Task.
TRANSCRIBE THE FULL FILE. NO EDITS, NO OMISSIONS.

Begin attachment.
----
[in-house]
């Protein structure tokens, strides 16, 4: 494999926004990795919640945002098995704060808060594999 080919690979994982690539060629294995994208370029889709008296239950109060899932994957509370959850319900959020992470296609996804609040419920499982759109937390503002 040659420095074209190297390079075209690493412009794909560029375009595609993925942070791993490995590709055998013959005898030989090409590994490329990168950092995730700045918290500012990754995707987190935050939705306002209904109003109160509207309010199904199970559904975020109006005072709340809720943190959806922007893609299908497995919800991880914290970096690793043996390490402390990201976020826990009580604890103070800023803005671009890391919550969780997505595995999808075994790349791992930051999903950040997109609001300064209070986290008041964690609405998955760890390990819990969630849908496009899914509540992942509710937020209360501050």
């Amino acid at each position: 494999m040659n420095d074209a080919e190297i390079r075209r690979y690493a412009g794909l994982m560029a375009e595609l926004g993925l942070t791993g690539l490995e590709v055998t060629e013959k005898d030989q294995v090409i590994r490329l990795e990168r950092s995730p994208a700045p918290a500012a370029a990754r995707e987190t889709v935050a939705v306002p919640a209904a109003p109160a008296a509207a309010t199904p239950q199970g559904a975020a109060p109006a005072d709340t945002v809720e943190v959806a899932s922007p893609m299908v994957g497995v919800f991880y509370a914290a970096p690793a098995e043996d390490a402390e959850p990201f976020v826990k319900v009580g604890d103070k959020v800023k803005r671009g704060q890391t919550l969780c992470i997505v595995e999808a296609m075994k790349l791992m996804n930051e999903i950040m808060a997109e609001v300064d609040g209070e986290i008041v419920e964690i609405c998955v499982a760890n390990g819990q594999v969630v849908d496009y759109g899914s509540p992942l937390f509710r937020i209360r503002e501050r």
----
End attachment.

[in-house]
């Protein structure tokens, strides 16, 4: 494999926004990795919640945002098995704060808060594999 080919690979994982690539060629294995994208370029889709008296239950109060899932994957509370959850319900959020992470296609996804609040419920499982759109937390503002 040659420095074209190297390079075209690493412009794909560029375009595609993925942070791993490995590709055998013959005898030989090409590994490329990168950092995730700045918290500012990754995707987190935050939705306002209904109003109160509207309010199904199970559904975020109006005072709340809720943190959806922007893609299908497995919800991880914290970096690793043996390490402390990201976020826990009580604890103070800023803005671009890391919550969780997505595995999808075994790349791992930051999903950040997109609001300064209070986290008041964690609405998955760890390990819990969630849908496009899914509540992942509710937020209360501050």
């Amino acid at each position: 494999m040659n420095d074209a080919e190297i390079r075209r690979y690493a412009g794909l994982m560029a375009e595609l926004g993925l942070t791993g690539l490995e590709v055998t060629e013959k005898d030989q294995v090409i590994r490329l990795e990168r950092s995730p994208a700045p918290a500012a370029a990754r995707e987190t889709v935050a939705v306002p919640a209904a109003p109160a008296a509207a309010t199904p239950q199970g559904a975020a109060p109006a005072d709340t945002v809720e943190v959806a899932s922007p893609m299908v994957g497995v919800f991880y509370a914290a970096p690793a098995e043996d390490a402390e959850p990201f976020v826990k319900v009580g604890d103070k959020v800023k803005r671009g704060q890391t919550l969780c992470i997505v595995e999808a296609m075994k790349l791992m996804n930051e999903i950040m808060a997109e609001v300064d609040g209070e986290i008041v419920e964690i609405c998955v499982a760890n390990g819990q594999v969630v849908d496009y759109g899914s509540p992942l937390f509710r937020i209360r503002e501050r």